Inverbrackie, South Australia
|Location||3 km (2 mi) from Woodside|
Inverbrackie is a locality in the Adelaide Hills region of South Australia. It includes the Woodside Barracks (16th Air Land Regiment), South Australia, although there are also some other residents and businesses in Inverbrackie. It is about 3 km from Woodside.
The area was first explored by Europeans in January 1838 when Dr George Imlay and John Hill passed through while making the first crossing of the Central Mount Lofty Ranges. The first European settlers were the family of John and Margaret Murdoch from Scotland, who pioneered a sheep station in early 1839, giving their name to Murdoch Valley and Murdoch Hill. Many subsequent pioneers were also of Scottish presbyterian origin, leading to the establishment in the early 1840s of a Church of Scotland church. Although initially populated by mainly Scottish settlers, a number of English and German settlers arrived later.
The geography is mostly well-watered hilly timbered country with some alluvial flats, which particularly lends itself to grazing. Dairy produce and pastoralism have long been mainstays of the economy, as well as limited grain and market garden cropping. Positioned as a stop-over for people travelling to Adelaide, the township originally consisted of a single church, a pub and a number of small houses. In 1863 gold was discovered in the district and the largest and richest mine, the Bird in Hand, opened in 1881. This provided local employment for many decades, until closed by flooding in the 1940s. Other than that, little commercial development has taken place. The district is quite picturesque which, with the growth of local wine production, has led to an increasing tourism industry.
In the early 1920s the Federal government made a series of land purchases that were part of the establishment of an Army camp known as Woodside Camp in 1927, now known as Woodside Barracks. Throughout the interwar years, the camp was occupied by units of the Citizens Forces. During the Second World War, the camp was used to raise units of the Second Australian Imperial Force and a number of US Army units were also based there. In the post war period the base has been home to a number of regular Army infantry units but since 1981 has only been occupied by the 16th Air Defence Regiment.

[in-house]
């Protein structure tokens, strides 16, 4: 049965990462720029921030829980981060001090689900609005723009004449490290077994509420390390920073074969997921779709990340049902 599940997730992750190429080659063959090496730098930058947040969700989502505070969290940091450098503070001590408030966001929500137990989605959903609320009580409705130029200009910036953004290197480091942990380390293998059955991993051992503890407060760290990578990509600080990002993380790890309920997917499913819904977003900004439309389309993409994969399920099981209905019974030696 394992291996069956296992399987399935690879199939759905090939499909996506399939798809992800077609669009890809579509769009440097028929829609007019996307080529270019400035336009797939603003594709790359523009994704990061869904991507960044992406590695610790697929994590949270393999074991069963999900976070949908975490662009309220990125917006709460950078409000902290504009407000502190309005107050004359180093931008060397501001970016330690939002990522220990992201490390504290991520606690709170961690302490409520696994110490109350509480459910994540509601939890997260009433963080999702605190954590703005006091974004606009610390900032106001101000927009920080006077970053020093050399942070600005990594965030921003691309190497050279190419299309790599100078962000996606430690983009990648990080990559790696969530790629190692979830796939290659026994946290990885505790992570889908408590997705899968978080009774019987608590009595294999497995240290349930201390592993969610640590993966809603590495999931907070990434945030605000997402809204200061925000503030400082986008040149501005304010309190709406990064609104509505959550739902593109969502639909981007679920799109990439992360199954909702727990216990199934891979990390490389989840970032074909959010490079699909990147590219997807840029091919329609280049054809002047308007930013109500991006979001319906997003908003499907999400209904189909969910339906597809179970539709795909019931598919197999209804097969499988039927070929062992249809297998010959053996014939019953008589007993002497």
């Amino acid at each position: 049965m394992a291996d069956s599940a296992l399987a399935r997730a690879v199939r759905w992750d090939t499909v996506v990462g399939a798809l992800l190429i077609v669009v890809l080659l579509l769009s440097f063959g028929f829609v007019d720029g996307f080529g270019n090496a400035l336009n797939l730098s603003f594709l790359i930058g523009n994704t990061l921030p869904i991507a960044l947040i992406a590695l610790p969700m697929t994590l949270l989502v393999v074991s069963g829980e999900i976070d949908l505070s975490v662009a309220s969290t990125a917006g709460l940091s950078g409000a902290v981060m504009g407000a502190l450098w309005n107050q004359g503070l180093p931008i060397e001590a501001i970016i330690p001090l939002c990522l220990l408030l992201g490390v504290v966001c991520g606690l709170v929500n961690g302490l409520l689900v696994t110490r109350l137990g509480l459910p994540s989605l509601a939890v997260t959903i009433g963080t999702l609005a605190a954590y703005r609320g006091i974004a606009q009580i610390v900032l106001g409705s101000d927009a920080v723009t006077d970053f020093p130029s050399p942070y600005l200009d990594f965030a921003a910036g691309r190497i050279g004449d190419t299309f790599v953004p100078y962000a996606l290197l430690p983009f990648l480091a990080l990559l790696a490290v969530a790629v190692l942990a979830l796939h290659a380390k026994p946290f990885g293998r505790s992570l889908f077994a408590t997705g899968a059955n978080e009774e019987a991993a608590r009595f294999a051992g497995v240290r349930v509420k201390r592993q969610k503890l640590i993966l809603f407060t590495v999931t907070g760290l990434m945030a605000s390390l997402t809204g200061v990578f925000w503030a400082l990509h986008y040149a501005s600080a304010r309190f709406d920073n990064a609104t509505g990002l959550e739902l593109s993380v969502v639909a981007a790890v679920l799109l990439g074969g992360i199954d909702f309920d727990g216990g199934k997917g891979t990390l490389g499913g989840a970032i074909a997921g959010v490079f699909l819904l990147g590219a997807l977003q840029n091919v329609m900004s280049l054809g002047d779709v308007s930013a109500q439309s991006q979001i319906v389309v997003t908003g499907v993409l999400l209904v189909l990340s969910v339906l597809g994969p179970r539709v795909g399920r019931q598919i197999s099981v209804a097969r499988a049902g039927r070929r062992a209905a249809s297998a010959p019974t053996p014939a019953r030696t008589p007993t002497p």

After the Second World War, Inverbrackie was the site of a refugee camp. In 2010, the Australian Federal Government announced that it would house refugees again. It is now a low security, family orientated detention centre, with the children attending local primary and high schools. The detention centre is managed by Serco and houses 400 people. While there was some controversy regarding the establishment of the detention centre in the area, community anger has subsided.
- The Colonist newspaper, 7 March 1838, p. 2.
- Southern Australian newspaper, 16 October 1839, p. 3.
- "Woodside Barracks History". Australian Air Defence Artillery Association. Retrieved 15 September 2012.
- "Woodside Camp". Australian War Memorial. Retrieved 15 September 2012.
- "Hills school welcomes asylum seeker children". The Advertiser (News Limited). 28 January 2011. Retrieved 24 October 2011.
- Brad Crouch (8 May 2011). "Inverbrackie a 'powder keg', say police, amid claims violent incidents are being covered up". Adelaide Now (News Limited). Retrieved 24 October 2011.
- Alice Monfries (9 July 2011). "Inside the secret world of Inverbrackie Detention Centre". Adelaide Now (News Limited). Retrieved 24 October 2011.
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